Possessive Pronouns

Say you have a favorite game. You can describe this in several ways, such as, “My favorite game is Wizardry 8” or “Wizardry 8 is a favorite game of mine.” You can also turn that question on someone else with, “What is your favorite game?” All of these instances contain possessive pronouns (highlighted pink), a hallmark of English grammar. Although there aren’t many possessive pronouns, the topic is more elusive than you think.

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    Possessive Pronouns English Grammar

    In English language grammar, a pronoun fulfills a distinct role that isn’t always possessive.

    A pronoun fills in for another noun.

    By nature, a pronoun is more generic than a noun. Here is a chart of nouns and how you might refer to them as pronouns.

    NounAs a pronoun...


    It is over there.


    That football is hers.


    They make me warm.

    Dusty the cat

    He is my buddy.

    In each highlighted instance, you only know what the pronoun refers to because you have the far-left column to clarify it. Without that column, you would have no idea what “it,” “hers,” “they,” or “he” refers to.

    Only one of these examples uses a possessive pronoun, however. That possessive pronoun is “hers.”

    A possessive pronoun indicates that someone or something has or owns something else.

    This doesn’t necessitate two physical things. It can also include properties. Here are two examples.



    Using the noun

    Using the pronoun


    Rock (a thing)

    Sally’s rock

    Her rock

    Dusty the cat

    Friendly behavior (a property)

    Dusty the cat’s friendly behavior

    His friendly behavior

    In terms of English grammar, possessive pronouns are a case of pronoun. Specifically, they are of the genitive case.

    The case of a word changes based on its role in the sentence (e.g., whether it acts, is acted upon, or possesses something).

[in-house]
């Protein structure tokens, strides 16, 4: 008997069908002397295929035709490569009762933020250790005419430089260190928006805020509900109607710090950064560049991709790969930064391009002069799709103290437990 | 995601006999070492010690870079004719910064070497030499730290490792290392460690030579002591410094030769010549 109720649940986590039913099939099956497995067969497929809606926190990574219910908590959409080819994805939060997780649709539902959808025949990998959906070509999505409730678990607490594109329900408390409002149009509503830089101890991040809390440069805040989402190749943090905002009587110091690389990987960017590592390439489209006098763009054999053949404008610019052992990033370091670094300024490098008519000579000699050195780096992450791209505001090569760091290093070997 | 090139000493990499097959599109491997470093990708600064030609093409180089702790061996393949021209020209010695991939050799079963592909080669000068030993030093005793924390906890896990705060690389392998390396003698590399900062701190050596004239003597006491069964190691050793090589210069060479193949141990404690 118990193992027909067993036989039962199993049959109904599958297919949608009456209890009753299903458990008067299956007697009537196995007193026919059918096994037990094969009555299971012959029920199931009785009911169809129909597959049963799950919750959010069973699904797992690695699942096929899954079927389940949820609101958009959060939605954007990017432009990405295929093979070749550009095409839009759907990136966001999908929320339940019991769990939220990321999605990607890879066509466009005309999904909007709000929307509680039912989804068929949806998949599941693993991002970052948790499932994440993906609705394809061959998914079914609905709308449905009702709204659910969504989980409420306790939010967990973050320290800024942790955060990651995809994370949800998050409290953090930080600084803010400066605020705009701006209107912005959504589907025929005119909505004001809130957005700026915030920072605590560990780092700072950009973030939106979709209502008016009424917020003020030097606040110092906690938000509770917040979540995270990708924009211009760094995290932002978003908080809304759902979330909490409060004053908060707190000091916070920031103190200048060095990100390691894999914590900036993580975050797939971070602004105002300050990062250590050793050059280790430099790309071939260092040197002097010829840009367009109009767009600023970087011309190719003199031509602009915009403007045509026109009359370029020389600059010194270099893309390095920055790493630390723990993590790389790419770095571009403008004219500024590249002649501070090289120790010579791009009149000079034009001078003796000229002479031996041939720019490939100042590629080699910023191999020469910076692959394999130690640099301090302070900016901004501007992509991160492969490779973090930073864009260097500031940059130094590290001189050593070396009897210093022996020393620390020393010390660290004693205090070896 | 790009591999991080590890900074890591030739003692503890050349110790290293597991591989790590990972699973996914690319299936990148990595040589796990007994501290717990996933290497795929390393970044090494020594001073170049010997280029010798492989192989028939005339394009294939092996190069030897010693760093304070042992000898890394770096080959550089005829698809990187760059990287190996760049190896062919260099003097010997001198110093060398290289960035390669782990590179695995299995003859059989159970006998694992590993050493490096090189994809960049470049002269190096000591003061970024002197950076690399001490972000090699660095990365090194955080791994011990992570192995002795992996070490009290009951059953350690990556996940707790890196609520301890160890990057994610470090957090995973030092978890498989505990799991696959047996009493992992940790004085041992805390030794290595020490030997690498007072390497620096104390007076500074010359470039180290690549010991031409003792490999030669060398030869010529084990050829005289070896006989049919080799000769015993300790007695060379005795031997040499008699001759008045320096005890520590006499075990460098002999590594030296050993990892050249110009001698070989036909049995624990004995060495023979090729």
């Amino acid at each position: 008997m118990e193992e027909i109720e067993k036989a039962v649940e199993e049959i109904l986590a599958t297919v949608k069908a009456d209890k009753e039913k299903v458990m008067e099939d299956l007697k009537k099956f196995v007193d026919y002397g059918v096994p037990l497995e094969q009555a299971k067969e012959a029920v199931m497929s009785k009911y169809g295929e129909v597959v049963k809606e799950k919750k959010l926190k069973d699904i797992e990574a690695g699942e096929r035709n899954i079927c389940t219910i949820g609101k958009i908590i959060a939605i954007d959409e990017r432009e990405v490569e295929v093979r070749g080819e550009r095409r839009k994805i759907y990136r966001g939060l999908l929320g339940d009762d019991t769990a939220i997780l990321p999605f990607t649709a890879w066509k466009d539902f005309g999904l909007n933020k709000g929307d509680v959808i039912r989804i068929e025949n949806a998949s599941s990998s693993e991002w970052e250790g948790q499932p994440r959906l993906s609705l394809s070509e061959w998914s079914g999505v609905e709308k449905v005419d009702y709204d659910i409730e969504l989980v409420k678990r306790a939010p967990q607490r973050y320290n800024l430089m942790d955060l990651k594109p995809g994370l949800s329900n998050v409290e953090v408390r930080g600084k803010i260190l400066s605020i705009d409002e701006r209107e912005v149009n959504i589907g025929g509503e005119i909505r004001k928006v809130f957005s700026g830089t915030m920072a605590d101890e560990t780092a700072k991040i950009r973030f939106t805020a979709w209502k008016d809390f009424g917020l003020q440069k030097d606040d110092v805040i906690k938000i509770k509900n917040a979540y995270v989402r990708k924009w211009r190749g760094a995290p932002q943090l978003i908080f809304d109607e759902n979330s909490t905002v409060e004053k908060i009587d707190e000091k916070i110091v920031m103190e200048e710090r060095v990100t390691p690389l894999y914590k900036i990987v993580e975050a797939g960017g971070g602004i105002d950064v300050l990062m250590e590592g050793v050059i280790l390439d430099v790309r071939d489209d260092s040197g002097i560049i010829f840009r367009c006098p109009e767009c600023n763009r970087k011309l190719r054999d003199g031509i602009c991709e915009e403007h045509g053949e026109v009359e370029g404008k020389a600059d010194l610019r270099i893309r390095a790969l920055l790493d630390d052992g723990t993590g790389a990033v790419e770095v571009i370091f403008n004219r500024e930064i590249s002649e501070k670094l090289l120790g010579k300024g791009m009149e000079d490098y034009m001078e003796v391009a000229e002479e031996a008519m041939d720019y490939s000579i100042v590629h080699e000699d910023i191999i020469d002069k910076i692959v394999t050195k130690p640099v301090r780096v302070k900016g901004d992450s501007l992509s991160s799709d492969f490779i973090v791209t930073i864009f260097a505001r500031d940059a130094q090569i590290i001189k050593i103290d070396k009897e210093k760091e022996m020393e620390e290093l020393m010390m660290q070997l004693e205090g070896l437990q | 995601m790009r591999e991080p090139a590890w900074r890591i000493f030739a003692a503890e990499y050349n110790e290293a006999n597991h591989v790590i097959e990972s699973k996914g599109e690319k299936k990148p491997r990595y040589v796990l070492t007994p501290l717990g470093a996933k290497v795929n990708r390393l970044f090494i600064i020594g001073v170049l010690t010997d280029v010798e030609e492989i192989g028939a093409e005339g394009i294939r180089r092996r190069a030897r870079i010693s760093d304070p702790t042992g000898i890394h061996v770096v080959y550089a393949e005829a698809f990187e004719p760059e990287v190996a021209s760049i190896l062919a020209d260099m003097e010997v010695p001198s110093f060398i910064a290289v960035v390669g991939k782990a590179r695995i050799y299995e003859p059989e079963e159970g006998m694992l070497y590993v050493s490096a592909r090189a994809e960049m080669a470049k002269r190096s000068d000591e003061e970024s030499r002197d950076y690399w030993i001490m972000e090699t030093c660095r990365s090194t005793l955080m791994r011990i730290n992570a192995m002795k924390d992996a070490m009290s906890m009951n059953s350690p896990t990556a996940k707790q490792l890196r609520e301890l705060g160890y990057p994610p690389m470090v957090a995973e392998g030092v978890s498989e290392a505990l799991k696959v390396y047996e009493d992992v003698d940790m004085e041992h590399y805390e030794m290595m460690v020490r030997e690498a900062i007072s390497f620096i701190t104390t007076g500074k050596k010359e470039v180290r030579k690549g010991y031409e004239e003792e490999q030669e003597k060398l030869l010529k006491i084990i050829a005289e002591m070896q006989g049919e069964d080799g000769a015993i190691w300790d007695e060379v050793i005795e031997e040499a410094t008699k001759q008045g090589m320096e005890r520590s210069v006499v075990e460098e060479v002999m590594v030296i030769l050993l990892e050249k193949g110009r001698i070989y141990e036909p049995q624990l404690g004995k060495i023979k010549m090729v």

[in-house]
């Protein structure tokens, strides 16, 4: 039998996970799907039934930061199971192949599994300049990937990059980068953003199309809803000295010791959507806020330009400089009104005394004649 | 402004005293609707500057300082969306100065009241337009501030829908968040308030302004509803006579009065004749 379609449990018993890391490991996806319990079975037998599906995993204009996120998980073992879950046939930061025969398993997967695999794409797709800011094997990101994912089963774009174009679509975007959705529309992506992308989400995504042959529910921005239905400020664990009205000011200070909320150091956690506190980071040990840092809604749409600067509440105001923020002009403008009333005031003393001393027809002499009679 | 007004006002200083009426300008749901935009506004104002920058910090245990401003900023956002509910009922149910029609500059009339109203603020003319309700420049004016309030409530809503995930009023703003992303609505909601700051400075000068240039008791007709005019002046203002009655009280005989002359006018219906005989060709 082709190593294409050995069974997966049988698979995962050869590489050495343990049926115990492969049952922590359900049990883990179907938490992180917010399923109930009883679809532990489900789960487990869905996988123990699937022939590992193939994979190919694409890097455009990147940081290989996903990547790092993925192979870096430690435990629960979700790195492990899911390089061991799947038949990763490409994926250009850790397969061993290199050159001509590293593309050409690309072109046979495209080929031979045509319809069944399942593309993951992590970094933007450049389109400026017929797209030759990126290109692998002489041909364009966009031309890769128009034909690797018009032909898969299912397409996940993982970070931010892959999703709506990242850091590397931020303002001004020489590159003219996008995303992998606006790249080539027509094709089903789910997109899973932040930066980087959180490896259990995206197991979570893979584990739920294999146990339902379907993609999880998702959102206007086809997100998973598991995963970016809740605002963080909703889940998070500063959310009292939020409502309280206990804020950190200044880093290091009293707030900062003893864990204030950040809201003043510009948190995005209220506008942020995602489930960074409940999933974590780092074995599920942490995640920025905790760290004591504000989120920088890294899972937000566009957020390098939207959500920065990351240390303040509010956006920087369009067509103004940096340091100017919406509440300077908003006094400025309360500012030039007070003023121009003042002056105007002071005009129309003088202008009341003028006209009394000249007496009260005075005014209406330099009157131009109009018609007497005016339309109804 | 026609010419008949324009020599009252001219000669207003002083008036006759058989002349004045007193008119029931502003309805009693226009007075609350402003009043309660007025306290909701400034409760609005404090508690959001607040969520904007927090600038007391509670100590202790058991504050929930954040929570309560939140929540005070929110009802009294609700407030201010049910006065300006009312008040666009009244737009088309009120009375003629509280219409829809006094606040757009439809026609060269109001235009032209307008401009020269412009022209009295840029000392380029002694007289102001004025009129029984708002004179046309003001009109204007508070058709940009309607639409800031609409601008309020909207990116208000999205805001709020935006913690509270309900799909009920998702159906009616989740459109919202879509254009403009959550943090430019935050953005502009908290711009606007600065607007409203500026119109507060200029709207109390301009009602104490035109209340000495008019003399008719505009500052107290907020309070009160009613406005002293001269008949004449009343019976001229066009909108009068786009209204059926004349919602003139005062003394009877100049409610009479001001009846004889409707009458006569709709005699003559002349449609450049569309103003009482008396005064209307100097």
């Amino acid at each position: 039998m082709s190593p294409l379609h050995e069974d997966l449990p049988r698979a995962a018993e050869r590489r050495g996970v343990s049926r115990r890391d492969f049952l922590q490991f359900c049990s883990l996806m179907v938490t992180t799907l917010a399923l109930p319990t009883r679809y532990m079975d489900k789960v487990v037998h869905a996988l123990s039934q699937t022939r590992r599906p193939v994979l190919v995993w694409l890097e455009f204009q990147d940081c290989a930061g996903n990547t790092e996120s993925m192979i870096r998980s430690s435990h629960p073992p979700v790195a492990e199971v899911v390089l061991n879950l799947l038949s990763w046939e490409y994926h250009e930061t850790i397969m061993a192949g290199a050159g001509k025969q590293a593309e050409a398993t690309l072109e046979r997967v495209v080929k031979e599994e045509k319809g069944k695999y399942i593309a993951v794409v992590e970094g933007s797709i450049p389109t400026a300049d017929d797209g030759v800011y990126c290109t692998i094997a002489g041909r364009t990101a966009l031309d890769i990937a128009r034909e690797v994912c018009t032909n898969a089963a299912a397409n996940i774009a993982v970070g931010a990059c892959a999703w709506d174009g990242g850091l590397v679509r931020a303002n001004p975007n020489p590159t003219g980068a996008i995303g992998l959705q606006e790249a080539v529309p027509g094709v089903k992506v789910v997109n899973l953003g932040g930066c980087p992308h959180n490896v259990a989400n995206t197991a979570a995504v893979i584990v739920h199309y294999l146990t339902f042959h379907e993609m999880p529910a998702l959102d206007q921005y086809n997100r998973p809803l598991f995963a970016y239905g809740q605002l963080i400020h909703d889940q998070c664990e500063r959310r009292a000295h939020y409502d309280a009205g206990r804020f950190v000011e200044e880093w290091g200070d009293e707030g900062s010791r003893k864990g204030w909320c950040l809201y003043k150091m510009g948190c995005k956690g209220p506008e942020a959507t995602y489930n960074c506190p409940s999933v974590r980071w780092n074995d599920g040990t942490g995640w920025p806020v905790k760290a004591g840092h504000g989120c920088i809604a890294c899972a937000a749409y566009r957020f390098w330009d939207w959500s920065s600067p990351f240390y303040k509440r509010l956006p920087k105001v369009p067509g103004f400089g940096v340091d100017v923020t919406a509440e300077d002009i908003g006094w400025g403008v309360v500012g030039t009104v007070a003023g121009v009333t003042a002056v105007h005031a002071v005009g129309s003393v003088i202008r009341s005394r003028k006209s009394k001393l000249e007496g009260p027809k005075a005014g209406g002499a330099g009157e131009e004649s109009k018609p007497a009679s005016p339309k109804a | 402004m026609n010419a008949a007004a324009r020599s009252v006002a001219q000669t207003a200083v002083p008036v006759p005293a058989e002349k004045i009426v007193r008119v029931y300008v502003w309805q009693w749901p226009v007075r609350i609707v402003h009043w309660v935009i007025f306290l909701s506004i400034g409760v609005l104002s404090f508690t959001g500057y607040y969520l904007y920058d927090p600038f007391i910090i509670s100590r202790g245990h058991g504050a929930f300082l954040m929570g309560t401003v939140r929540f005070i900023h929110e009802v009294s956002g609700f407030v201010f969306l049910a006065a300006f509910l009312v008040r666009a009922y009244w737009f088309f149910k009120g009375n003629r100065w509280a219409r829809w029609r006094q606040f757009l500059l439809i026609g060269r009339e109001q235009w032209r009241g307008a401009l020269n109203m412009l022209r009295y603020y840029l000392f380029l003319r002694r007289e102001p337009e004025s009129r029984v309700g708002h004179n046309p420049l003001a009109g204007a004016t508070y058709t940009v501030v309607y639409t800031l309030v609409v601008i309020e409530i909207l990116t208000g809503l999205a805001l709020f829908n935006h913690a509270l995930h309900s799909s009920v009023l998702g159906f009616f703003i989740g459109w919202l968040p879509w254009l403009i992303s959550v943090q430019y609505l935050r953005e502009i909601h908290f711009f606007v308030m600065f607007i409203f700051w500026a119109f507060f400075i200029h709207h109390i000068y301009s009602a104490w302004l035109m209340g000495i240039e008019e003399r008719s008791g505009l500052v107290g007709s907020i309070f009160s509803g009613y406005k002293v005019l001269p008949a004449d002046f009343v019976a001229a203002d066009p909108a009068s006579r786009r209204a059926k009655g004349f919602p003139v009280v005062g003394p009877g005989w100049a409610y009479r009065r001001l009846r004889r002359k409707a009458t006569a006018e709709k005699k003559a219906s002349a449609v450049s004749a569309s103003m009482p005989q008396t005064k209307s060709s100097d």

The genitive case shows possession.

    English does not have many cases. However, most instances of case in English deal with the genitive case in nouns and pronouns. Here is how a singular noun vs. a singular pronoun is made genitive.

    NounGenitive form





    A noun adds a -’s for singular genitive nouns, while a pronoun morphs. This is similar for plural nouns and pronouns.

    NounGenitive form

    The leaders

    The leaders’



    At this point, it would be useful to have the full chart of possessive pronouns and some further context about the morphology.

    Morphology is the study of words within a language and how they change based on context.

    Possessive pronouns. An abstract image of thinking. StudySmarter.Fig. 1 - Match genitive forms accurately to their noun or pronoun.

    Possessive Pronouns Chart

    You can chart possessive pronouns based on five aspects put along two axes: person and number.

    Singular Independent

    Singular Dependent

    Plural Independent

    Plural Dependent












    His, Hers, Its, Theirs

    His, Her, Its, Their



    These constitute all of the possessive pronouns in the English language. Suffice it to say, there aren’t that many. However, you might be wondering what the difference between “independent” and “dependent” pronouns is.

    The independent genitive pronoun can stand alone. “That is mine.”

    The dependent genitive pronoun requires an object. “That is my handbag.”